For members of Congress eager for their winter break, it was a real D.C. Christmas miracle.
On Thursday, the House of Representatives was set to vote on a rule that would affect whether an enormous spending bill, colloquially known as the "CRomnibus," would pass in time to prevent a government shutdown.
And it all came down to a Santa Claus impersonator.
Rep. Kerry Bentivolio, an outgoing House member from Michigan, is a reindeer farmer in his spare time. And as a Republican, he was the final deciding vote on the rule, which he originally voted against.
With no time left and Democrats on the floor shouting for the vote to be called, Bentivolio was spotted approaching the front of the chamber. Within moments, the vote tally changed in favor of passage. As Bentivolio slowly ambled back up an aisle to the rear of the House chamber, he seemed to say nothing to members as he passed them.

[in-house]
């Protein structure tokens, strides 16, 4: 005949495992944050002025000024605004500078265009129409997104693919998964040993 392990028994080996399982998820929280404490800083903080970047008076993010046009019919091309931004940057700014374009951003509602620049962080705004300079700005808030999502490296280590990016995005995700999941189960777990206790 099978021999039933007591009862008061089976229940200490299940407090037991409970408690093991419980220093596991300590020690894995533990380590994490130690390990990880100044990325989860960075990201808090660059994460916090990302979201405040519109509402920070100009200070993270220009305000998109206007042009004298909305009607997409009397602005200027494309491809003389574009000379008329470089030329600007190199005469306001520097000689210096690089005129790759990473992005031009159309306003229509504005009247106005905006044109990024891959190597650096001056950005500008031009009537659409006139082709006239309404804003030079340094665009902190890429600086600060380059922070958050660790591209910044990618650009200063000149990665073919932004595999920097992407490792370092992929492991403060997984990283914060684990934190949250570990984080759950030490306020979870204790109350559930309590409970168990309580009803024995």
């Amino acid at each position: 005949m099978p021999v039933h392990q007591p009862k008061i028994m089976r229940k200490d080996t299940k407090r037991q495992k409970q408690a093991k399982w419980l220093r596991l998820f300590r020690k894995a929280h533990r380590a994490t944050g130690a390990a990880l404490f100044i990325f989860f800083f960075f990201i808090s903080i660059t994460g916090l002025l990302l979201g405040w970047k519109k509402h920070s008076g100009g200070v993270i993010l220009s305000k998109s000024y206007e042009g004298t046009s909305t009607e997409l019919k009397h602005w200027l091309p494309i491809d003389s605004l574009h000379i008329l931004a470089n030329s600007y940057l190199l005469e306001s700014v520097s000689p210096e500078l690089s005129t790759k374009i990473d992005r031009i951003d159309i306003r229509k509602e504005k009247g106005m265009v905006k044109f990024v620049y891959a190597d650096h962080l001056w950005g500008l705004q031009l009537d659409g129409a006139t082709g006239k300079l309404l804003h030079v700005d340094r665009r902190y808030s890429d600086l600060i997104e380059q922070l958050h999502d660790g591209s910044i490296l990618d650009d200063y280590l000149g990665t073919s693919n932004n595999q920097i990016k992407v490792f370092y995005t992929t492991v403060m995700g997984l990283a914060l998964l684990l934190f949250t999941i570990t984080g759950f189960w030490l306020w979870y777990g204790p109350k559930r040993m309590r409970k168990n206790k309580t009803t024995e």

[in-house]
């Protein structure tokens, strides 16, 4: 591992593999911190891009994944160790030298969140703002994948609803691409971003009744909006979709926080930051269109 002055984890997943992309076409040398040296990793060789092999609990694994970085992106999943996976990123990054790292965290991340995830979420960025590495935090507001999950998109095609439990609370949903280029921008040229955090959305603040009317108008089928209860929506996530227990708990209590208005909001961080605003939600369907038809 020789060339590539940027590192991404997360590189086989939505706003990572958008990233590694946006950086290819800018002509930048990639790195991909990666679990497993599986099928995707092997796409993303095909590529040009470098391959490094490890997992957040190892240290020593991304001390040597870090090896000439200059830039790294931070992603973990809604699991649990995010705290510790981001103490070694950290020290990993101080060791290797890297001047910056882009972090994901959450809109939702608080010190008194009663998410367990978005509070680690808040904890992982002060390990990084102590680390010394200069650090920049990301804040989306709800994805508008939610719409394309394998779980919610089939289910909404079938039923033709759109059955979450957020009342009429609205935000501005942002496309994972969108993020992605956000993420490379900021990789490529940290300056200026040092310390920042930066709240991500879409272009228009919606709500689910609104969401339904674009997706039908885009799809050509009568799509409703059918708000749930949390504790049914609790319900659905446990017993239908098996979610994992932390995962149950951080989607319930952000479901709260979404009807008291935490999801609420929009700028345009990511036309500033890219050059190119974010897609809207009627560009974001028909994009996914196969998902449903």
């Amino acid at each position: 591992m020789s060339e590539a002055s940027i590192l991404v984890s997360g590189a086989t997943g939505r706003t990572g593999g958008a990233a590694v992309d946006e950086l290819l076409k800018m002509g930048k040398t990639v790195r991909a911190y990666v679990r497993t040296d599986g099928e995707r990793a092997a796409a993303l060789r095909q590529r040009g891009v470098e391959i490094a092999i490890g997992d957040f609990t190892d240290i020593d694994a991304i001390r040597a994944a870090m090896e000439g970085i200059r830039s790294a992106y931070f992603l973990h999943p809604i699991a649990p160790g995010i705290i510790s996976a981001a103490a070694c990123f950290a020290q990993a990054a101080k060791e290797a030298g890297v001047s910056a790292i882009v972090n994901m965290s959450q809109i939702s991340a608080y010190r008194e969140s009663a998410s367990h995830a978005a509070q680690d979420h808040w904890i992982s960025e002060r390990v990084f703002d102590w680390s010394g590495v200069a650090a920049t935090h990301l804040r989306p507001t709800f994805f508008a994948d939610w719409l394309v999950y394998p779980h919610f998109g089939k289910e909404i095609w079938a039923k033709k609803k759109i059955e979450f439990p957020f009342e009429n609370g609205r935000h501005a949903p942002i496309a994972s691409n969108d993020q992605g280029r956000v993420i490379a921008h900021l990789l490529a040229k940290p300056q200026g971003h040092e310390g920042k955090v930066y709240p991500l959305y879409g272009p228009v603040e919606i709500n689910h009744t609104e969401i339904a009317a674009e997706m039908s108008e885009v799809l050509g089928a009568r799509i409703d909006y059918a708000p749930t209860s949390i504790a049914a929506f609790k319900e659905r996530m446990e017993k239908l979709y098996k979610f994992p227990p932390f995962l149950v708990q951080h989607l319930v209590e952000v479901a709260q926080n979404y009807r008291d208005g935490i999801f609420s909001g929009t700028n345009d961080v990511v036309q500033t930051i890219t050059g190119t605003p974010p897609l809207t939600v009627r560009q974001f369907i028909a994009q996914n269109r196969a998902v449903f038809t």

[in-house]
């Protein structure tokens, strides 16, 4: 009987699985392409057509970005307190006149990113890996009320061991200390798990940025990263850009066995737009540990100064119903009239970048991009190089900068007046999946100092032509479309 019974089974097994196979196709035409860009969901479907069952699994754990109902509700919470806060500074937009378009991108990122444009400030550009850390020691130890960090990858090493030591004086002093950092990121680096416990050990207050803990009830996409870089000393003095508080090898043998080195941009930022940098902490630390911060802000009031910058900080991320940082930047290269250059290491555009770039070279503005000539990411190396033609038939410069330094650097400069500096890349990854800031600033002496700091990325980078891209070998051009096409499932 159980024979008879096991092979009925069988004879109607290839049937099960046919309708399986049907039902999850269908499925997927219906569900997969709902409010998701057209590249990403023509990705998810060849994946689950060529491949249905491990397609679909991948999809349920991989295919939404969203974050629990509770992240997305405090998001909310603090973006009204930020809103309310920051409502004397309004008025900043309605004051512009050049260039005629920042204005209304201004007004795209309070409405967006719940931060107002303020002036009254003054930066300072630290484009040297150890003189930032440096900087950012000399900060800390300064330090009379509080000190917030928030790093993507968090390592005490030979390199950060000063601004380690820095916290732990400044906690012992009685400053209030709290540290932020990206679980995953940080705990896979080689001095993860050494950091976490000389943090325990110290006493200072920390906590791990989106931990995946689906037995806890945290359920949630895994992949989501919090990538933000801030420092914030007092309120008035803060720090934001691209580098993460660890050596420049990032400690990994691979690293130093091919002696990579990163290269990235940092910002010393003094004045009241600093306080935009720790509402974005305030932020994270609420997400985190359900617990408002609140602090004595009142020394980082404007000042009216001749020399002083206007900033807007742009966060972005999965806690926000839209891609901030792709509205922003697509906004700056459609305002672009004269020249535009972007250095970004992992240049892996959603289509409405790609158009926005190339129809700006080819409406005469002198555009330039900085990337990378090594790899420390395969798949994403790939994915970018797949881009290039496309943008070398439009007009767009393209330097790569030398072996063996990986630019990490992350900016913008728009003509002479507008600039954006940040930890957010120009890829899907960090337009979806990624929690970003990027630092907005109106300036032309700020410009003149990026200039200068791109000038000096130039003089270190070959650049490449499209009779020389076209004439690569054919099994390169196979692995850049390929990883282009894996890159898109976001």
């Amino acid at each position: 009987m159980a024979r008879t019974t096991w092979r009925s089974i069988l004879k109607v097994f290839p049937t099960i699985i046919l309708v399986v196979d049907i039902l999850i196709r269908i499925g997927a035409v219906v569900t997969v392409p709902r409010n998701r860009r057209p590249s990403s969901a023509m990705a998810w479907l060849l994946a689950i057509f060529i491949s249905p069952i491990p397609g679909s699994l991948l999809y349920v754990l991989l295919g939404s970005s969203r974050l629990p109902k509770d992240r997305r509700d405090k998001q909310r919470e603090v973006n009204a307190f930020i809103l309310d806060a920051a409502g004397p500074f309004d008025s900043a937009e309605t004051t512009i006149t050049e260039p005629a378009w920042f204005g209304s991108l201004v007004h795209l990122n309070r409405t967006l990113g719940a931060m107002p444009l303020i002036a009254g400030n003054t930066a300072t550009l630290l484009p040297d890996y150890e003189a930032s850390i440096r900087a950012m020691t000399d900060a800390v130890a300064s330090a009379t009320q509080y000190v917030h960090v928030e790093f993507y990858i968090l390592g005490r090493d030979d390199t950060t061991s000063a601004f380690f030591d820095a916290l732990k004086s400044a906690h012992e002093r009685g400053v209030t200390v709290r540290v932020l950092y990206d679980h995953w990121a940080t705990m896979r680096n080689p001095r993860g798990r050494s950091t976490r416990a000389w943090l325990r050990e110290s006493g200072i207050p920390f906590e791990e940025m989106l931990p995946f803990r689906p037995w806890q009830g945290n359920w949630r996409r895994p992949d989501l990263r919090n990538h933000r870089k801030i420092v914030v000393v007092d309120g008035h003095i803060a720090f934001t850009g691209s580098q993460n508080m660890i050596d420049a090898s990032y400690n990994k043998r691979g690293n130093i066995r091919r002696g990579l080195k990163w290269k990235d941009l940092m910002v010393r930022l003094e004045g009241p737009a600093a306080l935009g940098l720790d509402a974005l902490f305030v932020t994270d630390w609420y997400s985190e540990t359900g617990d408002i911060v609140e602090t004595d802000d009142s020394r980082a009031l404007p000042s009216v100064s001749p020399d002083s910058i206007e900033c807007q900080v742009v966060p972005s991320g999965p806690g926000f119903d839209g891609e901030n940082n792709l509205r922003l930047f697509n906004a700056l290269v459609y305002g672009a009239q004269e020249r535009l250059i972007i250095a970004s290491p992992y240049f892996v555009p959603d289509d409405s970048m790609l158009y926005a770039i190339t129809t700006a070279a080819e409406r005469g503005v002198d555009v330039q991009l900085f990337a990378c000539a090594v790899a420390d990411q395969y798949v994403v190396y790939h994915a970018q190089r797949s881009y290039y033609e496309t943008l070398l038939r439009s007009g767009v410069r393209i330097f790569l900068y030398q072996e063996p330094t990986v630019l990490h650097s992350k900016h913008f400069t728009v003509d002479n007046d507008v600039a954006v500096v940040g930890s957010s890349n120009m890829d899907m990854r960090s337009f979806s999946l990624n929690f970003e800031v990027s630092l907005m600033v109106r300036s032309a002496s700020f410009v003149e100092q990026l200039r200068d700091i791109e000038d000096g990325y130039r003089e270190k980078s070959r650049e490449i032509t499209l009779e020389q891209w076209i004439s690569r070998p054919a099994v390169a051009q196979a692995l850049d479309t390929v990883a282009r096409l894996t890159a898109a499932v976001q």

The rule passed, 214-212.
As Bloomberg Politics' Dave Weigel noted:
Kerry Bentivolio, the retiring Michigan reindeer farmer, changed his vote and saved Christmas. I am not kidding.— daveweigel (@daveweigel) December 11, 2014
If the rule hadn't passed, it would have derailed the spending bill and made a possible government shutdown—or the need for members to work through Christmas—all that more likely.